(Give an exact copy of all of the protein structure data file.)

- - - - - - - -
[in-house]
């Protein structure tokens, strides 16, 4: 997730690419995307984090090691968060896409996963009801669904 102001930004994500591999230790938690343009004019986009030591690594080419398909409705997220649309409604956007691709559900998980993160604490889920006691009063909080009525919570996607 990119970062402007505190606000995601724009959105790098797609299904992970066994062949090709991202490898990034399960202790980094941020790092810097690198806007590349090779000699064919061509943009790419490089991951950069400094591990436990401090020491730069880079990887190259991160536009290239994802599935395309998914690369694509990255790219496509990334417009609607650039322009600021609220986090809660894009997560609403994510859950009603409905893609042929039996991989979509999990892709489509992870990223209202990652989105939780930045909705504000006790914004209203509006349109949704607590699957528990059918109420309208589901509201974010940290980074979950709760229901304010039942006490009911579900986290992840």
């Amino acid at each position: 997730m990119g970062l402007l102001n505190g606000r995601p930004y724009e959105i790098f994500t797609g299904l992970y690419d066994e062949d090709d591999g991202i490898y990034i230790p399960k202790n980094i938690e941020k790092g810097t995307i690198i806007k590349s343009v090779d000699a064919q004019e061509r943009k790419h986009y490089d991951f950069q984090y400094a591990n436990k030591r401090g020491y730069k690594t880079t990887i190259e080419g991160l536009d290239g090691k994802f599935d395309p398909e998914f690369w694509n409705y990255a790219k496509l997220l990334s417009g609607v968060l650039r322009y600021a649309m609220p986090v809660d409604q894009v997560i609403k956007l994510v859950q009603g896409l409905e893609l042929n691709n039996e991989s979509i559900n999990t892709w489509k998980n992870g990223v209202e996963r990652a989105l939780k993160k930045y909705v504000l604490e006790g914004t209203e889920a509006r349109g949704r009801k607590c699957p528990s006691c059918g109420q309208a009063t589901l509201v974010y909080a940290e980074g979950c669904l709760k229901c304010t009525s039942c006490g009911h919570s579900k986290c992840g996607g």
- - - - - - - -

[in-house]
């Protein structure tokens, strides 16, 4: 997730690419995307984090090691968060896409996963009801669904 102001930004994500591999230790938690343009004019986009030591690594080419398909409705997220649309409604956007691709559900998980993160604490889920006691009063909080009525919570996607 990119970062402007505190606000995601724009959105790098797609299904992970066994062949090709991202490898990034399960202790980094941020790092810097690198806007590349090779000699064919061509943009790419490089991951950069400094591990436990401090020491730069880079990887190259991160536009290239994802599935395309998914690369694509990255790219496509990334417009609607650039322009600021609220986090809660894009997560609403994510859950009603409905893609042929039996991989979509999990892709489509992870990223209202990652989105939780930045909705504000006790914004209203509006349109949704607590699957528990059918109420309208589901509201974010940290980074979950709760229901304010039942006490009911579900986290992840």
């Amino acid at each position: 997730m990119g970062l402007l102001n505190g606000r995601p930004y724009e959105i790098f994500t797609g299904l992970y690419d066994e062949d090709d591999g991202i490898y990034i230790p399960k202790n980094i938690e941020k790092g810097t995307i690198i806007k590349s343009v090779d000699a064919q004019e061509r943009k790419h986009y490089d991951f950069q984090y400094a591990n436990k030591r401090g020491y730069k690594t880079t990887i190259e080419g991160l536009d290239g090691k994802f599935d395309p398909e998914f690369w694509n409705y990255a790219k496509l997220l990334s417009g609607v968060l650039r322009y600021a649309m609220p986090v809660d409604q894009v997560i609403k956007l994510v859950q009603g896409l409905e893609l042929n691709n039996e991989s979509i559900n999990t892709w489509k998980n992870g990223v209202e996963r990652a989105l939780k993160k930045y909705v504000l604490e006790g914004t209203e889920a509006r349109g949704r009801k607590c699957p528990s006691c059918g109420q309208a009063t589901l509201v974010y909080a940290e980074g979950c669904l709760k229901c304010t009525s039942c006490g009911h919570s579900k986290c992840g996607g």